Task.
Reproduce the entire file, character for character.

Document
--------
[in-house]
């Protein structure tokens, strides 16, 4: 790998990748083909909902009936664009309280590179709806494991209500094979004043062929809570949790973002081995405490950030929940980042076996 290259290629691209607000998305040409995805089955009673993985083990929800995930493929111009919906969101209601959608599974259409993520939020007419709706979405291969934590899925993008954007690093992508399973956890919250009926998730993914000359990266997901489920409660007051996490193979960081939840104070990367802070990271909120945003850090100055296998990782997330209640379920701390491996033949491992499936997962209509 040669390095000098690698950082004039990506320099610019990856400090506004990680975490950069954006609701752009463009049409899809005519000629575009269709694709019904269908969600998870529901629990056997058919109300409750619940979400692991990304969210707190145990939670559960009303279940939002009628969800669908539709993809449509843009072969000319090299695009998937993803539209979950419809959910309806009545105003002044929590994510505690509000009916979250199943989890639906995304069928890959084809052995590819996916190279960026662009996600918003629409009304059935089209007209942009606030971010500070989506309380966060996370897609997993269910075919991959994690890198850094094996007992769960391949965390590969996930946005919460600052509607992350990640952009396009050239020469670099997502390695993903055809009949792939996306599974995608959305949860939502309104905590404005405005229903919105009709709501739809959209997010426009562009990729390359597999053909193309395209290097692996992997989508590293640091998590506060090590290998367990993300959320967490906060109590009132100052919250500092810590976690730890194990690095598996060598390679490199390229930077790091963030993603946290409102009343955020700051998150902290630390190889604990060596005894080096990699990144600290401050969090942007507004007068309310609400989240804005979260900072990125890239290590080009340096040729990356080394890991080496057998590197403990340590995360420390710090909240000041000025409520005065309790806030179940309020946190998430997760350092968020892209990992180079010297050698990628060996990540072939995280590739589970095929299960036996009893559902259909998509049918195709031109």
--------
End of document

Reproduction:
[in-house]
């Protein structure tokens, strides 16, 4: 790998990748083909909902009936664009309280590179709806494991209500094979004043062929809570949790973002081995405490950030929940980042076996 290259290629691209607000998305040409995805089955009673993985083990929800995930493929111009919906969101209601959608599974259409993520939020007419709706979405291969934590899925993008954007690093992508399973956890919250009926998730993914000359990266997901489920409660007051996490193979960081939840104070990367802070990271909120945003850090100055296998990782997330209640379920701390491996033949491992499936997962209509 040669390095000098690698950082004039990506320099610019990856400090506004990680975490950069954006609701752009463009049409899809005519000629575009269709694709019904269908969600998870529901629990056997058919109300409750619940979400692991990304969210707190145990939670559960009303279940939002009628969800669908539709993809449509843009072969000319090299695009998937993803539209979950419809959910309806009545105003002044929590994510505690509000009916979250199943989890639906995304069928890959084809052995590819996916190279960026662009996600918003629409009304059935089209007209942009606030971010500070989506309380966060996370897609997993269910075919991959994690890198850094094996007992769960391949965390590969996930946005919460600052509607992350990640952009396009050239020469670099997502390695993903055809009949792939996306599974995608959305949860939502309104905590404005405005229903919105009709709501739809959209997010426009562009990729390359597999053909193309395209290097692996992997989508590293640091998590506060090590290998367990993300959320967490906060109590009132100052919250500092810590976690730890194990690095598996060598390679490199390229930077790091963030993603946290409102009343955020700051998150902290630390190889604990060596005894080096990699990144600290401050969090942007507004007068309310609400989240804005979260900072990125890239290590080009340096040729990356080394890991080496057998590197403990340590995360420390710090909240000041000025409520005065309790806030179940309020946190998430997760350092968020892209990992180079010297050698990628060996990540072939995280590739589970095929299960036996009893559902259909998509049918195709031109």